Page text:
If you had a rare American muscle car, where would you store it? Perhaps it would take pride of place on the driveway outside your home. Maybe it would be safely tucked away in a garage so that no nosy neighbors could see it. What about storing a ton of rare American muscle cars in an old chicken coop, however? Well, that’s exactly what Lance Tarnutzer Jr. and his father have done.
Dells Auto Museum
Many moons ago, this storage barn used to be a chicken coop. However, Lance Tarnutzer Jr.’s grandfather decided that he wanted to create something incredible – housing something far more expensive than chickens. So, Dells Auto Museum in Wisconsin was born. Lance Sr., and his father Dick, would go to the local gas station to get a copy of the penny saver after church. They would circle cars they liked that were anywhere between $50 and $500, then bring home a few different cars every week. It didn’t matter what condition they were in, the men would buy the cars and build up their collection.
A Devastating Moment
The family didn’t really mind what cars they brought into the old chicken coop, but they did have a special place in their hearts for pace cars. Anything that led the way during NASCAR or Indy car races would soon find itself into the Dells Auto Museum. However, everything was about to change in 1999 when something devastating happened. A fire started in an outside bay of the warehouse, which soon ripped through the rest of the building – it destroyed 53 cars that weren’t on display. Luckily, some did survive the tragedy.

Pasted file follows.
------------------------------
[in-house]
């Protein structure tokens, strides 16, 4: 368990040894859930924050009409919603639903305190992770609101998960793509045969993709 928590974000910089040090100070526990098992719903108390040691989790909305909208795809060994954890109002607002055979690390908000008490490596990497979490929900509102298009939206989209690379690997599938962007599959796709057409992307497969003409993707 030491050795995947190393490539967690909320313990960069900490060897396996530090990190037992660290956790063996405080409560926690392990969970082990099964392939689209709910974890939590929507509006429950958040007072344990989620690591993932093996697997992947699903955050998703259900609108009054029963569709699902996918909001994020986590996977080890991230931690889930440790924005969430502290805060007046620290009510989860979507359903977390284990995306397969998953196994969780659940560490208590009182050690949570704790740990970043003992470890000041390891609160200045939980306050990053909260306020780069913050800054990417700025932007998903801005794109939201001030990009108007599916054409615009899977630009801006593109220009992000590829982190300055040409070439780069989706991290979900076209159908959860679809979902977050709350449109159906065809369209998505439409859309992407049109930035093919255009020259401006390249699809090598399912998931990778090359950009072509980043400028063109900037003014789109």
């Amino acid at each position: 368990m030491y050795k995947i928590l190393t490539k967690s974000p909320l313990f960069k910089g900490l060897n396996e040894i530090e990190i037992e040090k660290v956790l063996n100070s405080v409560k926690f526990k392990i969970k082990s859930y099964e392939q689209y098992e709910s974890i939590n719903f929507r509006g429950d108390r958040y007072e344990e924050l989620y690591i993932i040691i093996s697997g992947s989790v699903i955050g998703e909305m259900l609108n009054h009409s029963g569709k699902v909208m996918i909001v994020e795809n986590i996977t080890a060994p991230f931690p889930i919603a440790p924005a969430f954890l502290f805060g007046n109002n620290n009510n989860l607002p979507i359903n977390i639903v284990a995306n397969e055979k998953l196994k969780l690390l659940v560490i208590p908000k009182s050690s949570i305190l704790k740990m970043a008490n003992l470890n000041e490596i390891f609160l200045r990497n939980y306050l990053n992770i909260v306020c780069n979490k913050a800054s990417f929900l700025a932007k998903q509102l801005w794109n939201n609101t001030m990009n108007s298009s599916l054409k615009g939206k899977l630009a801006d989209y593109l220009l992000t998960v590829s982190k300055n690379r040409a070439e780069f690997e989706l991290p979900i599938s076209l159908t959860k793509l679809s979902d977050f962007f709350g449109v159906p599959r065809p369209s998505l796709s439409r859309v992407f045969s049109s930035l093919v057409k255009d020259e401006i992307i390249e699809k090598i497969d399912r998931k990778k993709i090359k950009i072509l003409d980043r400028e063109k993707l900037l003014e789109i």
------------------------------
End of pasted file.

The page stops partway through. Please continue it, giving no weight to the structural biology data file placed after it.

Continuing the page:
Ryan Brutt from Hot Rod magazine recently paid a visit to the old Dells Auto Museum to see what was left. Lance Jr. and Sr. showed him around, where he took photos of some of the rarest American muscle cars in existence.
Unfortunately, not all had completely survived the fire. However, there were two 1966 Mercury Comet Cyclone GT Indy pace car convertibles in the barn – only 100 of which were ever made! A Lark convertible, built as a tribute to the 1962 Studebaker Lark pace car, also took pride of place at the front of the barn. Finally, a Shelby GT 500KR convertible from 1968 was the cherry on the pie.
It’s a shame that Dells Auto Museum was ravaged by fire, but it’s amazing to see so many American muscle cars all cooped up. Literally!